My surmise is that the brownstone ashlar was fabricated to standardized sizes, possibly only standardized by each fabrication operation, meaning that one fabrication shop may make their stone a different size than their neighbor. There may have been field cutting to trim standardized sizes to fit, but in general any work done in the field takes longer, is less quality controlled, and usually more expensive than if it is done in a fabrication shop. In this manner of cut-to-fit sizes a brownstone facade would not be much different a process than of setting one block upon another as in the analogy of setting concrete block that comes in standardized sizes. Thus a facade would not need much more in drawings than lines of the plane and fenestrations -- and for the most part, and considering that the masons would have done a few facades and be used to the work, the elevation drawings with pencil scratches would probably do. [One of our family relics is one sheet of ruled three-ring school paper with pencil calculations -- math -- writ up on both sides of it, and it is the working paper of my maternal grandfather as the sole design record of his having built a specific spiral staircase, we know where it is, and there is no drawing - on this level of involvement architects and real estate marketers drive the need for drawings -- unfortunately this minimalist practice and the lack of pretty documentation drives the romantic illusion that old time trades all used a common knowledge base, acquired through genetic osmosis despite cultural and regional differences of building, and only needed to be told to build a set of stairs and it would be absolutely perfect to a golden proportion for our inherited delight] I should note that 'industry' standardization of sizes of building materials is something that has become widely common only in the last 40 years (though that comment would take a whole lot of words for me to explain, but think in terms of the size of a contemporary brick and the size of a sheet of wallboard, and follow back the industry discussion in the 1970's re: grid modularization). Note also that some brownstone facades would have been more sophisticated than others, either a higher quality of stone, or better cut or smoother sanded faces, but in essence this higher quality of process work would have been done in a fabrication shop, and not in the field. The building industry has worked for many years toward increasing intelligence in the pre-building phases and to reduce the need for thinking (it uses up too much time to stop and think) in the hands-on field work process.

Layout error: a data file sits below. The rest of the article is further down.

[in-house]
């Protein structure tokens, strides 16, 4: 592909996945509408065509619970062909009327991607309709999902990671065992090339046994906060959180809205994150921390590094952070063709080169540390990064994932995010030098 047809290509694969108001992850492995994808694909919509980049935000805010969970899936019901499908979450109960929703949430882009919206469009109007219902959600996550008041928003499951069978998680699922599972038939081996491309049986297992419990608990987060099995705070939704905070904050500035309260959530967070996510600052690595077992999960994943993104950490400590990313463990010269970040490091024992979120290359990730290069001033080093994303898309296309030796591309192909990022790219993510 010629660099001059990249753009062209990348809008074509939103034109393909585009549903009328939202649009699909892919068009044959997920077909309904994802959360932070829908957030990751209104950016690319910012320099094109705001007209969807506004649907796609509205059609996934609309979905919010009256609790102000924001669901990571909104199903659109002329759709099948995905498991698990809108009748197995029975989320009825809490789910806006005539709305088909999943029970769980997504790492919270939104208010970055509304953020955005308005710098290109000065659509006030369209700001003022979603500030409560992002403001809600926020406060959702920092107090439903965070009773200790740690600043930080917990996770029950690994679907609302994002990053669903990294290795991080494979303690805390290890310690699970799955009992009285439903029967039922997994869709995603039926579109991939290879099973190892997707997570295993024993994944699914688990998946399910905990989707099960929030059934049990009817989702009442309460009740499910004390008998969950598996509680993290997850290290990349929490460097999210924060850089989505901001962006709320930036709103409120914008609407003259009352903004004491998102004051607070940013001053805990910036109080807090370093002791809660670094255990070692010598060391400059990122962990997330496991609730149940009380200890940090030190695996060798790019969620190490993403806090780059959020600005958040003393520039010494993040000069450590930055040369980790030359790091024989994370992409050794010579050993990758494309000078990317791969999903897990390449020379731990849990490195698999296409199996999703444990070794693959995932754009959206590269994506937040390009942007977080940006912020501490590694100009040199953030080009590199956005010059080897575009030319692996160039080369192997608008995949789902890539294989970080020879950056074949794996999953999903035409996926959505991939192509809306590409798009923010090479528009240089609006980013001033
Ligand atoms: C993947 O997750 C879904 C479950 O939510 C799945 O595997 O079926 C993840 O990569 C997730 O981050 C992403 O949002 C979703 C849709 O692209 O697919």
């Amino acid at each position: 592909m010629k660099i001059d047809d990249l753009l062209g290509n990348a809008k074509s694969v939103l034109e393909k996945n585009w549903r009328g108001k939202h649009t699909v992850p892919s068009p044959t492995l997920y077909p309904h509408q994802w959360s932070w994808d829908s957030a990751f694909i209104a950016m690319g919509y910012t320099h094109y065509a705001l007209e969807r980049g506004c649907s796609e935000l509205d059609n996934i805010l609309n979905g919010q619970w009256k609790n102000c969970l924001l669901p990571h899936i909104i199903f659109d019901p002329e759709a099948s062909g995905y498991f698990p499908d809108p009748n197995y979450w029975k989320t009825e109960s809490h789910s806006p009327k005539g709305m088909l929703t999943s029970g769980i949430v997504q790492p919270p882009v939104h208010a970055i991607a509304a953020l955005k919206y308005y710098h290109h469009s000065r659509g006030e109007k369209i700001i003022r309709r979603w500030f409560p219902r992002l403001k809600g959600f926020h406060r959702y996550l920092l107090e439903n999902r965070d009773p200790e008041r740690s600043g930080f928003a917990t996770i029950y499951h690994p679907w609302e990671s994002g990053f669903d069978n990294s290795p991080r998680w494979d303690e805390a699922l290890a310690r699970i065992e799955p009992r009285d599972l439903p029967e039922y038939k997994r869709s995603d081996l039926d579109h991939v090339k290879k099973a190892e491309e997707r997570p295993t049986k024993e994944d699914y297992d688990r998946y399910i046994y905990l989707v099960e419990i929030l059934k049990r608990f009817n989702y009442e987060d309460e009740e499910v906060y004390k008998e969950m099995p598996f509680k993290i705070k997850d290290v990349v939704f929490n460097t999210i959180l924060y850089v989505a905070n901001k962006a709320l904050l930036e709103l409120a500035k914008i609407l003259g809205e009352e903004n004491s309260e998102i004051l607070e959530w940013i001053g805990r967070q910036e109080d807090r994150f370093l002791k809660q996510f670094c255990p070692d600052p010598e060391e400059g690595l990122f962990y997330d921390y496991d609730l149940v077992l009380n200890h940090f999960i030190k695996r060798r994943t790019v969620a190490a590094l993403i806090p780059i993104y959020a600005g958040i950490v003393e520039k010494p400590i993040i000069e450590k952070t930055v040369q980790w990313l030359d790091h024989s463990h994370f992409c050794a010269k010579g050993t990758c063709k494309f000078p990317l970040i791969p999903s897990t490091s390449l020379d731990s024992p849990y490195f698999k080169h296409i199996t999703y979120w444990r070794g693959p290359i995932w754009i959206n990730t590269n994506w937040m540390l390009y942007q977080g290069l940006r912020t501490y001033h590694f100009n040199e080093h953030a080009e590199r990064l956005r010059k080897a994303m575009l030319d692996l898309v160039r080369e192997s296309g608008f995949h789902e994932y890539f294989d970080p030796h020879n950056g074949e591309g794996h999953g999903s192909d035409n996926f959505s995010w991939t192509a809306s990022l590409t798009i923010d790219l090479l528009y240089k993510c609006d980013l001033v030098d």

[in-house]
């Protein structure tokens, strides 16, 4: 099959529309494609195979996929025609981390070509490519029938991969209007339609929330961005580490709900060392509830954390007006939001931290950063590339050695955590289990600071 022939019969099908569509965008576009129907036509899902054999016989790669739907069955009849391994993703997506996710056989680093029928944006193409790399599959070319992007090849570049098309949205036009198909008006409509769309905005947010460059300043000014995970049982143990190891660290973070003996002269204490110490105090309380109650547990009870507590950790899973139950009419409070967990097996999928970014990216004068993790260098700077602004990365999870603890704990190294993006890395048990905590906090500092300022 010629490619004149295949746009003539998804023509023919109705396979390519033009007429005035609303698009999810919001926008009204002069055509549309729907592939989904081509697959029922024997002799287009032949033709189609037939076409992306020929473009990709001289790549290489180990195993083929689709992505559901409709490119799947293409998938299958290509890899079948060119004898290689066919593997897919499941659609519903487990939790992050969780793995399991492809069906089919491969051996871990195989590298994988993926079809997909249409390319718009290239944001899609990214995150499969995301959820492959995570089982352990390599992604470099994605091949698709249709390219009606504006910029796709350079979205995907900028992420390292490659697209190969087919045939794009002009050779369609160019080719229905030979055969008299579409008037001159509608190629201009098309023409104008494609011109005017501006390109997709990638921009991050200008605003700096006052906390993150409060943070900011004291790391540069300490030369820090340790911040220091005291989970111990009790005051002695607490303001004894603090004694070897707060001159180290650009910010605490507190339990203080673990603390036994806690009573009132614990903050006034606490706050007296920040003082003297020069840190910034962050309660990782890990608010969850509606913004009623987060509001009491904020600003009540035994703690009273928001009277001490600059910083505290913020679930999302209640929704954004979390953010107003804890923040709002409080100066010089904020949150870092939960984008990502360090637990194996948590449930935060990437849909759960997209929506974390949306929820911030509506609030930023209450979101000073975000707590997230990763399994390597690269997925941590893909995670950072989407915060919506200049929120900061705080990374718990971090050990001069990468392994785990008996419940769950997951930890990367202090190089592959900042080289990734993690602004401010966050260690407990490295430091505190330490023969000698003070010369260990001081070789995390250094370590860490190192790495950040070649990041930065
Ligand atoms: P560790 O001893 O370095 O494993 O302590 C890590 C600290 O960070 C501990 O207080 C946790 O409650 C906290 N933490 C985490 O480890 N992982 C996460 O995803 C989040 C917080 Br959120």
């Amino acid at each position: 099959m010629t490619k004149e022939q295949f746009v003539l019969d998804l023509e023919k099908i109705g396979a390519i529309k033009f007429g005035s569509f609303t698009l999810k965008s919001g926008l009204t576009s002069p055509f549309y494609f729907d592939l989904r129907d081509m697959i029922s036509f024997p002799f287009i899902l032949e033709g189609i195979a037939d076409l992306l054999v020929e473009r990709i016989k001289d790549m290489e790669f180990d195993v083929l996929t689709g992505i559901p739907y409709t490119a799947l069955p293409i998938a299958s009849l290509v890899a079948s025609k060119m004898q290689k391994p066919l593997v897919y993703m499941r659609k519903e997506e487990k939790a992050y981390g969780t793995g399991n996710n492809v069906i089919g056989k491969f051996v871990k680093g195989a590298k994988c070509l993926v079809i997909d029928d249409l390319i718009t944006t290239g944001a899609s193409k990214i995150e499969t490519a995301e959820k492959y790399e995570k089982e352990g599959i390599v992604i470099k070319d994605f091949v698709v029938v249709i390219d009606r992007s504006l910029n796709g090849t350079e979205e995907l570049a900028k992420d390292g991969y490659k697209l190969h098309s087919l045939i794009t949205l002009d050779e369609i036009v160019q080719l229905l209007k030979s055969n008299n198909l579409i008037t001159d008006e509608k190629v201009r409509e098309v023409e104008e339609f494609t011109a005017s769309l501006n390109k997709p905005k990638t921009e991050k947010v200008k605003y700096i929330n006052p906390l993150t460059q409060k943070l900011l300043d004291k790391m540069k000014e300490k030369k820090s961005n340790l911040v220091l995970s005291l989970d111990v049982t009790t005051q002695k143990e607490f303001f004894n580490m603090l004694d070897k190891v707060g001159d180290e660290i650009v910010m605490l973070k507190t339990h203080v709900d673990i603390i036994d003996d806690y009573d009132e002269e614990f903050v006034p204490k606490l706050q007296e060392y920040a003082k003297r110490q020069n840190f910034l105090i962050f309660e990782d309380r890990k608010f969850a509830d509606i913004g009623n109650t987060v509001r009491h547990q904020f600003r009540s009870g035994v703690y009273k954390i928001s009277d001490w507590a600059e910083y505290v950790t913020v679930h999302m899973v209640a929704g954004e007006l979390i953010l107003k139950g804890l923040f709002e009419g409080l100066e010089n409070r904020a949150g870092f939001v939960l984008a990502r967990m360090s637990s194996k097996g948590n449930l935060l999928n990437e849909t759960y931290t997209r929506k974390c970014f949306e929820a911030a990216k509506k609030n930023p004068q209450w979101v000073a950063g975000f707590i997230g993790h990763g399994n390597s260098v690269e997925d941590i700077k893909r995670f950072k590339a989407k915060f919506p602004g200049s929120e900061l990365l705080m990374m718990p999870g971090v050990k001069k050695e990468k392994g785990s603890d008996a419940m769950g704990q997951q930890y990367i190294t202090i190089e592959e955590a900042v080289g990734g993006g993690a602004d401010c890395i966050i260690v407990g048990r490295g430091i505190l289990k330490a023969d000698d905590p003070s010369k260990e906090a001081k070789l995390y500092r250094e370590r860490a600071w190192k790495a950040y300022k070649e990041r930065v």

We get down to the ornament. This again I would propose was done in a fabrication shop near to the quarry. My reason for this is that if a fabricator (capitalist entrepreneur) was busy cutting stone to dimensional sizes then from out of their work flow they would have a small quantity of stone that would require more shaping/carving and if they are able to sustain enough of this work to keep a carver busy and employed in use of their skill set then it makes sense to hold onto that person, keep them happy and not let them wander around the countryside. One problem that I have had in the past is in getting acquainted with a stone carver and talking w/ them, they always are asking for work, and then by the time I get them work they have left town, left the state, left the country... and so it becomes a quick decision to replace the stone w/ GFRC and to stop talking w/ stone carvers as they are an unreliable lot. Even the ones that stay in the area are a bit on the un-businesslike side of things, very artsy and unstable, IMHO. So, as a fabricator, if you happen to tame one of these spirits it is an investment that is required that you would want to get a return on. As to drawings, someone probably drew something but it was not in their interest, or need, to have the drawings on the work site (generally the back sides of the stone that fit into the wall would be to the standardized, or near to the standardized size and would simply fit in like any other block in the plane) and so if there are drawings they would likely be at the fabrication shop... if they were not already discarded. Who in the NYC environment would have an interest to go chase after the now deceased brownstone quarries and the more obscure fabricators associated with them and seek out the paperwork? In high-end work it is possible that a sculptor fashioned clay mock-ups for the approval of the wealthy client and for use of the stone carver in the fabrication shop, though I do not know this for certain it is used in other ornamental fabrication processes. There is also the opportunity, when there was a whole lot of ornamental work, for carvers to gather together capital and start specialized carving studios.

Since in the fabrication of this line of bull I have not used any Hispanics or Jamaicans so far... when I bid on the restoration of the San Jacinto Monument the stonemason out of St. Louis suggested that the stone, quarried in Texas, be shipped in blocks to Mexico for fabrication as it would be cheaper, including the cost of transport, to have a pre-NAFTA Mexican workforce shape the individual stones to size, despite that there was a fabrication shed (occupied by a gaggle of very busy Hispanics) within two-hundred feet of the hole in the ground.

Saturday, February 27, 2010

Faux Fireplace, Day 8


Thursday, February 25, 2010

Faux Fireplace, Day 7 w/ PTN advertisement


Faux Fireplace, Day 6


Tuesday, February 23, 2010

Faux Fireplace, Day 5